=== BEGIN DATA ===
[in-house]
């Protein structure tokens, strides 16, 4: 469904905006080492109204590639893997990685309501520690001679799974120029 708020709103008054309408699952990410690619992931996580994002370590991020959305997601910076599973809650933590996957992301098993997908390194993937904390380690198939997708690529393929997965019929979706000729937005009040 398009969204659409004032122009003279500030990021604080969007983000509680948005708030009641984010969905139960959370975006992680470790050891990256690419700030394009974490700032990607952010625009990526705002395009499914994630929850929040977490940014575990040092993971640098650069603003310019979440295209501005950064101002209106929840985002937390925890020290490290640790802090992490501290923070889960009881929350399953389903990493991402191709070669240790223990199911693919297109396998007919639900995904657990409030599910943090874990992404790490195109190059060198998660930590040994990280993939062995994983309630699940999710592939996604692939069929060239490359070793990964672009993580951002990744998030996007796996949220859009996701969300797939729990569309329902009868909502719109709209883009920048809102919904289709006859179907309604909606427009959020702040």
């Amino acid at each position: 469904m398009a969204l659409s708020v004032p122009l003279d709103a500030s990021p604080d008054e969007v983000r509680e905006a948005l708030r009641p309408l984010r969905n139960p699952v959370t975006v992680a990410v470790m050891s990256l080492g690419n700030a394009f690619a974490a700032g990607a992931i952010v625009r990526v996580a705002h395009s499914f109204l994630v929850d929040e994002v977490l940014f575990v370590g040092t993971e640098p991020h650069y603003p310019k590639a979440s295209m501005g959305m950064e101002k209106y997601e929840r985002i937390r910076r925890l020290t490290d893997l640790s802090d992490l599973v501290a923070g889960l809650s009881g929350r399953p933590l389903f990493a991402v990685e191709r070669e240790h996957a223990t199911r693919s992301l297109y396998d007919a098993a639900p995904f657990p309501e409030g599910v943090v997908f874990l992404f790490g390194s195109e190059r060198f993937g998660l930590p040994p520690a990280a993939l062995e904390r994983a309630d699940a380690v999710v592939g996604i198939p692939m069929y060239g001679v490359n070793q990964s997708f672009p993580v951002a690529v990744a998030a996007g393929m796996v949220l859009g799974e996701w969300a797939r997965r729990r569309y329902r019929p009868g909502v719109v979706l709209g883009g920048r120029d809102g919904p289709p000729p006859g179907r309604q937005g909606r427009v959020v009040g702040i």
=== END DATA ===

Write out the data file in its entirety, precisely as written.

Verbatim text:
[in-house]
């Protein structure tokens, strides 16, 4: 469904905006080492109204590639893997990685309501520690001679799974120029 708020709103008054309408699952990410690619992931996580994002370590991020959305997601910076599973809650933590996957992301098993997908390194993937904390380690198939997708690529393929997965019929979706000729937005009040 398009969204659409004032122009003279500030990021604080969007983000509680948005708030009641984010969905139960959370975006992680470790050891990256690419700030394009974490700032990607952010625009990526705002395009499914994630929850929040977490940014575990040092993971640098650069603003310019979440295209501005950064101002209106929840985002937390925890020290490290640790802090992490501290923070889960009881929350399953389903990493991402191709070669240790223990199911693919297109396998007919639900995904657990409030599910943090874990992404790490195109190059060198998660930590040994990280993939062995994983309630699940999710592939996604692939069929060239490359070793990964672009993580951002990744998030996007796996949220859009996701969300797939729990569309329902009868909502719109709209883009920048809102919904289709006859179907309604909606427009959020702040």
């Amino acid at each position: 469904m398009a969204l659409s708020v004032p122009l003279d709103a500030s990021p604080d008054e969007v983000r509680e905006a948005l708030r009641p309408l984010r969905n139960p699952v959370t975006v992680a990410v470790m050891s990256l080492g690419n700030a394009f690619a974490a700032g990607a992931i952010v625009r990526v996580a705002h395009s499914f109204l994630v929850d929040e994002v977490l940014f575990v370590g040092t993971e640098p991020h650069y603003p310019k590639a979440s295209m501005g959305m950064e101002k209106y997601e929840r985002i937390r910076r925890l020290t490290d893997l640790s802090d992490l599973v501290a923070g889960l809650s009881g929350r399953p933590l389903f990493a991402v990685e191709r070669e240790h996957a223990t199911r693919s992301l297109y396998d007919a098993a639900p995904f657990p309501e409030g599910v943090v997908f874990l992404f790490g390194s195109e190059r060198f993937g998660l930590p040994p520690a990280a993939l062995e904390r994983a309630d699940a380690v999710v592939g996604i198939p692939m069929y060239g001679v490359n070793q990964s997708f672009p993580v951002a690529v990744a998030a996007g393929m796996v949220l859009g799974e996701w969300a797939r997965r729990r569309y329902r019929p009868g909502v719109v979706l709209g883009g920048r120029d809102g919904p289709p000729p006859g179907r309604q937005g909606r427009v959020v009040g702040i």